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Stat Biopharm Res. 2015 Jan 1;7(1):12-24.

A simulation study evaluating bio-creep risk in serial non-inferiority clinical trials for preservation of effect.

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University of Washington, Seattle, WA.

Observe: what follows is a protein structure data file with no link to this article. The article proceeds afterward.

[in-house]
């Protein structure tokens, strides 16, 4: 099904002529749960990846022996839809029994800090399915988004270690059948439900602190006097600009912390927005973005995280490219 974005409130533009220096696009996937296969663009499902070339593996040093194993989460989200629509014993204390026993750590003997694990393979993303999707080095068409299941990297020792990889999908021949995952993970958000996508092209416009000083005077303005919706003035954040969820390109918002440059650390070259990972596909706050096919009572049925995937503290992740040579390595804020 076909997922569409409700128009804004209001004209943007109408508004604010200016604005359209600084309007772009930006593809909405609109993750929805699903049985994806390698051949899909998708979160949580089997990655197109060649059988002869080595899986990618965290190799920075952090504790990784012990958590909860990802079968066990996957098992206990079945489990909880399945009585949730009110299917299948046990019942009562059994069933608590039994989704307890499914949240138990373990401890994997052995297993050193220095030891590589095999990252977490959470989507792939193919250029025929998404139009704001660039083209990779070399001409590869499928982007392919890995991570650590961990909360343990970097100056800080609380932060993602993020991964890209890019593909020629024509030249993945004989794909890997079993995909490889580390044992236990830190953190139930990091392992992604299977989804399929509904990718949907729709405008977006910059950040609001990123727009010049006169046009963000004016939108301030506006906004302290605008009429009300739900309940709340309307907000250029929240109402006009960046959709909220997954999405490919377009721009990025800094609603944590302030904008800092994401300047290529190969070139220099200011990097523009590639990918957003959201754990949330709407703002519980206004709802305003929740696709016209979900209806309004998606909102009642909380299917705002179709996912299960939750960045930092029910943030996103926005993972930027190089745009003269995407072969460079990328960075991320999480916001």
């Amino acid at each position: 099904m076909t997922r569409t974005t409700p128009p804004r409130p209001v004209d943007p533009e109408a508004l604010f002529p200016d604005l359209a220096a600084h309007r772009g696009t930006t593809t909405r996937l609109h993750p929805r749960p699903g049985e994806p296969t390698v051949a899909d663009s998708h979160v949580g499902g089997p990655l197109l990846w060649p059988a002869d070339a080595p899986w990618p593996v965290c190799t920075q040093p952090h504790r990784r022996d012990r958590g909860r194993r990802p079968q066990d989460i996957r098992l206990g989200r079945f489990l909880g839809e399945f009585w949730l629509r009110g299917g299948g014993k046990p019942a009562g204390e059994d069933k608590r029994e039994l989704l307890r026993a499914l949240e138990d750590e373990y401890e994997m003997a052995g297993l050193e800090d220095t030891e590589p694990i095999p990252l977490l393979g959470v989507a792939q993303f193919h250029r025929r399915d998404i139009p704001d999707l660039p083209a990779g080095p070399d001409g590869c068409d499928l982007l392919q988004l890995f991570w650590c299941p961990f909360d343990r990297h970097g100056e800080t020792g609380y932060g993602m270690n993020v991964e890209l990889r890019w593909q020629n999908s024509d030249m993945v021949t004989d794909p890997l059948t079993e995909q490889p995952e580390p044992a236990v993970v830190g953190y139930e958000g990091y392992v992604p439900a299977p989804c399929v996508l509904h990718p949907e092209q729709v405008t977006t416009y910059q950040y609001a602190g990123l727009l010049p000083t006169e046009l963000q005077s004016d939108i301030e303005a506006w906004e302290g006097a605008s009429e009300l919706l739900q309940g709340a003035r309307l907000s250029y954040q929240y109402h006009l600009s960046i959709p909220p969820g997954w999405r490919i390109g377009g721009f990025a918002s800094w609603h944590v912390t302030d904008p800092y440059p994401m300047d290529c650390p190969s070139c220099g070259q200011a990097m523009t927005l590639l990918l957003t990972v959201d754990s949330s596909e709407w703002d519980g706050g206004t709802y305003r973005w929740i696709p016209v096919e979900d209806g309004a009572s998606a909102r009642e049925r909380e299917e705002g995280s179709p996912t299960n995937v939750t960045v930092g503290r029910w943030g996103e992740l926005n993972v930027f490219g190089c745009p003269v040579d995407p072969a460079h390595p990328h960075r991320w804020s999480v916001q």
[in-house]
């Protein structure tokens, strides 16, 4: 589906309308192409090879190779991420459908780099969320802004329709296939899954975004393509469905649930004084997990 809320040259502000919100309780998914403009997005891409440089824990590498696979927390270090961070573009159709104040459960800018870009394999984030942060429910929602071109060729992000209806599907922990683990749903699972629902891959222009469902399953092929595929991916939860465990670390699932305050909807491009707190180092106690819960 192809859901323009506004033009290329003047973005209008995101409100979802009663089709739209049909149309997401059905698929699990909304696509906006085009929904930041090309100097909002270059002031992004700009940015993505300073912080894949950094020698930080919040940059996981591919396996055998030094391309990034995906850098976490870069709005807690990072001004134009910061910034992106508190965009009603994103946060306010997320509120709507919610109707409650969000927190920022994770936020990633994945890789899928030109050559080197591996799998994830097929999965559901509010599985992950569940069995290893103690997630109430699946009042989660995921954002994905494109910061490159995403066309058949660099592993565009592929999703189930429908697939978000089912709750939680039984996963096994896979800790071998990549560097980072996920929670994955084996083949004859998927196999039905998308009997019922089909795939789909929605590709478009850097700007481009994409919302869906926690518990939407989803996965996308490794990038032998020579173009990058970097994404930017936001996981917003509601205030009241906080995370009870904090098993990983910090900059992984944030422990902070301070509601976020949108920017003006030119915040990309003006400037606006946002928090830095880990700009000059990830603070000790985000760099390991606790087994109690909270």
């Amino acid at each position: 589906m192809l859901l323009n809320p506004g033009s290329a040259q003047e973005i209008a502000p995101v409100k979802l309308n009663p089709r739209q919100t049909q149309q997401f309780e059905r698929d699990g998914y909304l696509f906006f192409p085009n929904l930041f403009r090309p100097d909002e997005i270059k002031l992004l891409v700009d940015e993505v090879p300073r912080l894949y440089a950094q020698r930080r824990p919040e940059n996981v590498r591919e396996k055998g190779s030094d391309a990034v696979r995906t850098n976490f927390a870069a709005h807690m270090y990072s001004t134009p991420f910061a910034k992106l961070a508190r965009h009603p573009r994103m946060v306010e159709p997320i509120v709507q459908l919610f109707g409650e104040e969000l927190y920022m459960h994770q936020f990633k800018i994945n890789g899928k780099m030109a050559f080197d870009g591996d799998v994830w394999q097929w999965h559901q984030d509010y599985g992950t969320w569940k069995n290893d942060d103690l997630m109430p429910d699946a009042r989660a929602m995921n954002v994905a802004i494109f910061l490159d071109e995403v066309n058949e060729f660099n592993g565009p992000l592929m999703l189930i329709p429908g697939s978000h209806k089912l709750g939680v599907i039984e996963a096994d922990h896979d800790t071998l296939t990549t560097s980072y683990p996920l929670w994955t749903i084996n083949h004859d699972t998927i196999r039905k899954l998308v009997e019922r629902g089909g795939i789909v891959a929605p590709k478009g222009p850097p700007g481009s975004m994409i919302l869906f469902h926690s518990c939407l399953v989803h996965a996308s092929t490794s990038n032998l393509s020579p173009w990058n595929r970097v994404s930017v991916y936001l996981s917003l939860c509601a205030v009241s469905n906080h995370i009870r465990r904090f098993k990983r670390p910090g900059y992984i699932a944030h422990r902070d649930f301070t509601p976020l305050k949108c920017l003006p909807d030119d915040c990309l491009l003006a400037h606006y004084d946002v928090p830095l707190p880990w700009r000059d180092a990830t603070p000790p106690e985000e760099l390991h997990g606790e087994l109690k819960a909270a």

In non-inferiority trials, acceptable efficacy of an experimental treatment is established by ruling out some defined level of reduced effect relative to an effective active control standard. Serial use of non-inferiority trials may lead to newly approved therapies that provide meaningfully reduced levels of benefit; this phenomenon is called bio-creep. Simulations were designed to facilitate understanding of bio-creep risk when approval of an experimental treatment with efficacy less than some proportion of the effect of the active control treatment would constitute harm, such as when new antibiotics that are meaningfully less effective than the most effective current antibiotic would be used for treatment of Community-Acquired Bacterial Pneumonia. In this setting, risk of approval of insufficiently effective therapies may be great, even when the standard treatment effect satisfies constancy across trials. Modifiable factors contributing to this manifestation of bio-creep included the active control selection method, the non-inferiority margin, and bias in the active control effect estimate. Therefore, when non-inferiority testing is performed, the best available treatment should be used as the standard, and margins should be based on the estimated effect of this control, accounting for the variability and for likely sources of bias in this estimate, and addressing the importance of preservation of some portion of the standard's effect.

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